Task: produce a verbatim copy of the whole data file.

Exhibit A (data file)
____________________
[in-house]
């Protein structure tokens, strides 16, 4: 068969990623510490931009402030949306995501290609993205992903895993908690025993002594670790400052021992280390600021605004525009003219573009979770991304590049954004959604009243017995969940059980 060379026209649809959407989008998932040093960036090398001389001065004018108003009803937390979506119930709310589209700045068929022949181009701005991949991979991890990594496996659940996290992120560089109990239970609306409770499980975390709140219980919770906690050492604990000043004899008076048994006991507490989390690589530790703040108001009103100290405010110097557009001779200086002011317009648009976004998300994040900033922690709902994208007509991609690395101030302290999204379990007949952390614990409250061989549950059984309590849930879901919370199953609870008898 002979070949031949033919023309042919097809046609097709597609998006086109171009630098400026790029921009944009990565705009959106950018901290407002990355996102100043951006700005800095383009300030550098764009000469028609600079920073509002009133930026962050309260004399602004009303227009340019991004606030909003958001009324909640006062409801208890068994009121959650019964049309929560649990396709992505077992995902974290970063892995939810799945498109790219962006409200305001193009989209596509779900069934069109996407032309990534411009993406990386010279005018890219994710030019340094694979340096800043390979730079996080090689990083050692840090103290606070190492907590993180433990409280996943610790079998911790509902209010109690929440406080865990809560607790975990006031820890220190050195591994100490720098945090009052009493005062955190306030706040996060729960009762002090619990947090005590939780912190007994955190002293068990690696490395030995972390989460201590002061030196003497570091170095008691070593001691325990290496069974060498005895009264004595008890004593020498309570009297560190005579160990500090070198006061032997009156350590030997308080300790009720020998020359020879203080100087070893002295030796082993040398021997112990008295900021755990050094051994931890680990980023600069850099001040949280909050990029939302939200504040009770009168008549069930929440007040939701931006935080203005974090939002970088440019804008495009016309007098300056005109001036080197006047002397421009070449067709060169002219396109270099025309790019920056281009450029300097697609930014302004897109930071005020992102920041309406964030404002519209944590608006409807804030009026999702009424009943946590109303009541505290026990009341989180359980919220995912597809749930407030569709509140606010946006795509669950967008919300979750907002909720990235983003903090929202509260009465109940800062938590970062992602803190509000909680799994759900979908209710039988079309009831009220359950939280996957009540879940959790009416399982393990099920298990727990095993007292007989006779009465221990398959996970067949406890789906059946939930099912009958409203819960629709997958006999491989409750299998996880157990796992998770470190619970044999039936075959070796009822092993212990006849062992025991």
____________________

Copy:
[in-house]
């Protein structure tokens, strides 16, 4: 068969990623510490931009402030949306995501290609993205992903895993908690025993002594670790400052021992280390600021605004525009003219573009979770991304590049954004959604009243017995969940059980 060379026209649809959407989008998932040093960036090398001389001065004018108003009803937390979506119930709310589209700045068929022949181009701005991949991979991890990594496996659940996290992120560089109990239970609306409770499980975390709140219980919770906690050492604990000043004899008076048994006991507490989390690589530790703040108001009103100290405010110097557009001779200086002011317009648009976004998300994040900033922690709902994208007509991609690395101030302290999204379990007949952390614990409250061989549950059984309590849930879901919370199953609870008898 002979070949031949033919023309042919097809046609097709597609998006086109171009630098400026790029921009944009990565705009959106950018901290407002990355996102100043951006700005800095383009300030550098764009000469028609600079920073509002009133930026962050309260004399602004009303227009340019991004606030909003958001009324909640006062409801208890068994009121959650019964049309929560649990396709992505077992995902974290970063892995939810799945498109790219962006409200305001193009989209596509779900069934069109996407032309990534411009993406990386010279005018890219994710030019340094694979340096800043390979730079996080090689990083050692840090103290606070190492907590993180433990409280996943610790079998911790509902209010109690929440406080865990809560607790975990006031820890220190050195591994100490720098945090009052009493005062955190306030706040996060729960009762002090619990947090005590939780912190007994955190002293068990690696490395030995972390989460201590002061030196003497570091170095008691070593001691325990290496069974060498005895009264004595008890004593020498309570009297560190005579160990500090070198006061032997009156350590030997308080300790009720020998020359020879203080100087070893002295030796082993040398021997112990008295900021755990050094051994931890680990980023600069850099001040949280909050990029939302939200504040009770009168008549069930929440007040939701931006935080203005974090939002970088440019804008495009016309007098300056005109001036080197006047002397421009070449067709060169002219396109270099025309790019920056281009450029300097697609930014302004897109930071005020992102920041309406964030404002519209944590608006409807804030009026999702009424009943946590109303009541505290026990009341989180359980919220995912597809749930407030569709509140606010946006795509669950967008919300979750907002909720990235983003903090929202509260009465109940800062938590970062992602803190509000909680799994759900979908209710039988079309009831009220359950939280996957009540879940959790009416399982393990099920298990727990095993007292007989006779009465221990398959996970067949406890789906059946939930099912009958409203819960629709997958006999491989409750299998996880157990796992998770470190619970044999039936075959070796009822092993212990006849062992025991």